What are the key points here?
First. It is necessary to build an effective, modern system for the management of scientific and technological development that will unite the capabilities of research institutes, universities, and high-tech companies, and will support large-scale interdisciplinary research and rapid commercialisation of advanced solutions.
In the restricted format meeting just before, we recalled how, prior to 1998, the Academy did not even have a legal entity. I do not know whether this is good or bad, but it is necessary to integrate into the existing system, otherwise effective work will not be possible.
Second, we must increase funding for research and at the same time ensure that these funds are used efficiently. Money should go to organisations that produce considerable practical results.
We will do our best to increase budgetary allocations for fundamental research by 50 percent in the next few years. During the restricted format meeting, we spoke about gradually increasing funding for research and design from 1.1 percent to 2 percent of GDP.
You know that this is a challenging task. It is challenging not because we do not want to do this or because of the money involved. Not at all. It is a challenging task because 70 percent of the total spending is funded from the budget. In other industrialised countries, 30 percent of funds come from the budget, but it is 70 percent in our case. We have to take this into account. We can hardly increase budgetary allocations rapidly. But we can and will create additional incentives for businesses to invest in research and design, additional incentives for big and small high-tech companies. In short, we must create an investment climate that can spark a genuine technological boom. This is something we simply have to do.
Third, we must upgrade at least a half of the equipment and research infrastructure at leading research organisations. We have talked about this here. I fully agree that this must be done, and I think that we can do it. We must continue to develop mega-science projects in Russia.
I have mentioned the creation of such systems in Protvino in the Moscow Region and Akademgorodok in Novosibirsk. It has been proposed today that such cutting-edge infrastructure also be created in Vladivostok. I support this proposal. We will act on it.
Fourth, we need to create a comprehensive system for training researchers and creating conditions for the professional advancement of young researchers, so that they will have better conditions for research, for setting up research laboratories and teams, as well as for the practical application of their solutions and ideas.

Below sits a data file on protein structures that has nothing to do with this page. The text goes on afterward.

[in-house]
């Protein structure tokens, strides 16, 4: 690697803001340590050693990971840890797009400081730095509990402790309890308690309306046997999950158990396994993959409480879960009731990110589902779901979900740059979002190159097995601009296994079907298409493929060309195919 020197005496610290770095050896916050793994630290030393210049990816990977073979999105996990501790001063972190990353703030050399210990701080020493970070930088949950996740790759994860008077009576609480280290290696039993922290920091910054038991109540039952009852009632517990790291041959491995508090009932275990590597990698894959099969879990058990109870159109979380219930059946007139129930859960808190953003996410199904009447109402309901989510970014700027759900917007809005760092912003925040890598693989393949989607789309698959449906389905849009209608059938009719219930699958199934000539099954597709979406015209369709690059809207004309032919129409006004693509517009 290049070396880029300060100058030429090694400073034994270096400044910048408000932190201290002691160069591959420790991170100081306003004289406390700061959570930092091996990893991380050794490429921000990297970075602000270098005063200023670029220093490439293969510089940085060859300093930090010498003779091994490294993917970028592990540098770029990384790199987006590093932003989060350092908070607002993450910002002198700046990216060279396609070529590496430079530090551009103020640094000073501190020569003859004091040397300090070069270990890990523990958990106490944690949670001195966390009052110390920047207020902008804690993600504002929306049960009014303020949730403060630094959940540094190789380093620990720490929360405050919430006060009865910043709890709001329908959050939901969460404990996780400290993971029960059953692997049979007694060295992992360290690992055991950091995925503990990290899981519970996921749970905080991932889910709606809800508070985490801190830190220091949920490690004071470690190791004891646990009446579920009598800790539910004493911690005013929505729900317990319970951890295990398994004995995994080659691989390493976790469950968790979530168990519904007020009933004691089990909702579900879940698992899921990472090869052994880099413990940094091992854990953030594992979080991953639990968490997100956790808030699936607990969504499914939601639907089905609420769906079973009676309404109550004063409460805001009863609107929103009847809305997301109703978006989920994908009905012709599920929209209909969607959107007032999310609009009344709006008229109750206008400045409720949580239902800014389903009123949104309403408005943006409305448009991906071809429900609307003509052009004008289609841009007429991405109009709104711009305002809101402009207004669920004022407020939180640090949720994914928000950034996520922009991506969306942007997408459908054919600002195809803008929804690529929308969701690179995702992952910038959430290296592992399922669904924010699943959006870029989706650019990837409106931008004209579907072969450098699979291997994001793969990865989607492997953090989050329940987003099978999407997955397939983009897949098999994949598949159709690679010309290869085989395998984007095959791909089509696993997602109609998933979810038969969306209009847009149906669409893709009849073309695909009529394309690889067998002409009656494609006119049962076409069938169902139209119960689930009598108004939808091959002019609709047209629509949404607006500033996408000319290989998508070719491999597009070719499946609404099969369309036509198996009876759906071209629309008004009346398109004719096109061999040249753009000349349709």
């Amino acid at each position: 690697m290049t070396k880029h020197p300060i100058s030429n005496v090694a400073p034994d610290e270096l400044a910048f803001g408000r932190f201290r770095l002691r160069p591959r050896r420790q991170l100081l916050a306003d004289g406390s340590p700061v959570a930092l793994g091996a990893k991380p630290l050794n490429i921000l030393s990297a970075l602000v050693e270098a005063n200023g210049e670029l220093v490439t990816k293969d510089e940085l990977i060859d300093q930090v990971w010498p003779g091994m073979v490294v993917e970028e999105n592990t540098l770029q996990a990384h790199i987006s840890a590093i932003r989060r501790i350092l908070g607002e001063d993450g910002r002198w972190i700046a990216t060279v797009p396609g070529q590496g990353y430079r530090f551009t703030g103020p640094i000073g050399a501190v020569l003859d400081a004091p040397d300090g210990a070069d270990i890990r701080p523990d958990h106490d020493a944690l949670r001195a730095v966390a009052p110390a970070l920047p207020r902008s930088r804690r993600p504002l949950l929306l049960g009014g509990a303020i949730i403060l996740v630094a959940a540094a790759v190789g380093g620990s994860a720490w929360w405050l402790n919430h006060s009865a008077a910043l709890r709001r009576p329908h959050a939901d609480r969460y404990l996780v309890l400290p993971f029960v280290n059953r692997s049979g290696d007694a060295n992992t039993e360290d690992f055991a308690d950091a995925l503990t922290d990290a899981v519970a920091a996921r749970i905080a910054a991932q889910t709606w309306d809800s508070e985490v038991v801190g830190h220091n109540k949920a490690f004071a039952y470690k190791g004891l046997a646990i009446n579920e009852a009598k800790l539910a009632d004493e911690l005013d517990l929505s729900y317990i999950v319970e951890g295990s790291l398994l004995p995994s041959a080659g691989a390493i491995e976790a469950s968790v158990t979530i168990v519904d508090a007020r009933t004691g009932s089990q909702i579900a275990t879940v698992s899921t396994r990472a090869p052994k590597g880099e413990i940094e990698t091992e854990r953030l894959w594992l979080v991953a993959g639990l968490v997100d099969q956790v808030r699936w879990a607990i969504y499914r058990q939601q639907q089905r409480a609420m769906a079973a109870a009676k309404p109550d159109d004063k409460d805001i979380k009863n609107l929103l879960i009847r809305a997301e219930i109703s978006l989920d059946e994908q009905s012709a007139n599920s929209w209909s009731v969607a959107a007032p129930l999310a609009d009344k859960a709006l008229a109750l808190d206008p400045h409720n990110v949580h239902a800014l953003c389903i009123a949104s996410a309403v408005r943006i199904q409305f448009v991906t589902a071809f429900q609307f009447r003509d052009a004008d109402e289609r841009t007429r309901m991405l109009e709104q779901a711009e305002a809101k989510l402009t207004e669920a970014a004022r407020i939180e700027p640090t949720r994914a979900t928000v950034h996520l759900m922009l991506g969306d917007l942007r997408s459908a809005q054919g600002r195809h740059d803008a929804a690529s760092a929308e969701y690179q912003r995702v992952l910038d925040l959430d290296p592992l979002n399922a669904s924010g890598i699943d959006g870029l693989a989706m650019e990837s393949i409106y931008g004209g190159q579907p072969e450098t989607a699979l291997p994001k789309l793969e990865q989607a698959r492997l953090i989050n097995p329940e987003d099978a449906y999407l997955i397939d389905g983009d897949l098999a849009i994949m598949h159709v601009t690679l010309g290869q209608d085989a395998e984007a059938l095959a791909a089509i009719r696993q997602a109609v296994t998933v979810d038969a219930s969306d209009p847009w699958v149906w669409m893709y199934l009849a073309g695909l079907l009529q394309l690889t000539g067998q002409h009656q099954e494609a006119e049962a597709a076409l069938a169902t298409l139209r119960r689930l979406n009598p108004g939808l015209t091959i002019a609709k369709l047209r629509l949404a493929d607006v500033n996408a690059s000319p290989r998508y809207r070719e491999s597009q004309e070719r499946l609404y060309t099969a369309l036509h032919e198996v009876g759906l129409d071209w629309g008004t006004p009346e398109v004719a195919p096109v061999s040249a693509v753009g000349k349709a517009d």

Fifth, talent, competences of scientists and engineers and, of course, their social status are a key factor in technological breakthroughs. All this must develop, and their social status must increase.
At the same time, I would like to emphasise that a researcher’s remuneration must, first of all, be pegged to the results of his or her work. They have also discussed this matter today, and they have noted that hard working people that achieve certain results, regardless of their official place of work, must receive equal incomes, and not just at major centres. These incomes must be equal, regardless of what region they work in. We must pay adequately for a substantial contribution to accomplishing research tasks. Living conditions for those creating and introducing engineering solutions must also be competitive.
Equal research and creative opportunities have principled significance. I agree completely with what has already been said here.
No institute or any single Russian region can monopolise science. We must do our best to create attractive places for dedicated professionals, for people fascinated with the idea of a technological breakthrough, for our young researchers, for world-famous foreign scientists, including our compatriots, all over Russia.
We will continue to consolidate our federal universities and other higher education institutions and Academy institutes, and we will establish powerful research centres, including in such areas as the digital economy, the humanities, healthcare and agriculture, as well as in other sectors and disciplines.
I hope that Kurchatov Institute and the Russian Academy of Sciences will become most actively involved in this work, and that they will jointly address research tasks and achieve technological breakthroughs. The Academy and the institute have signed the relevant agreement today. I assume that all this will effectively promote the development of Russian science and that of the entire country.
Thank you very much for your attention, and I wish you all the best.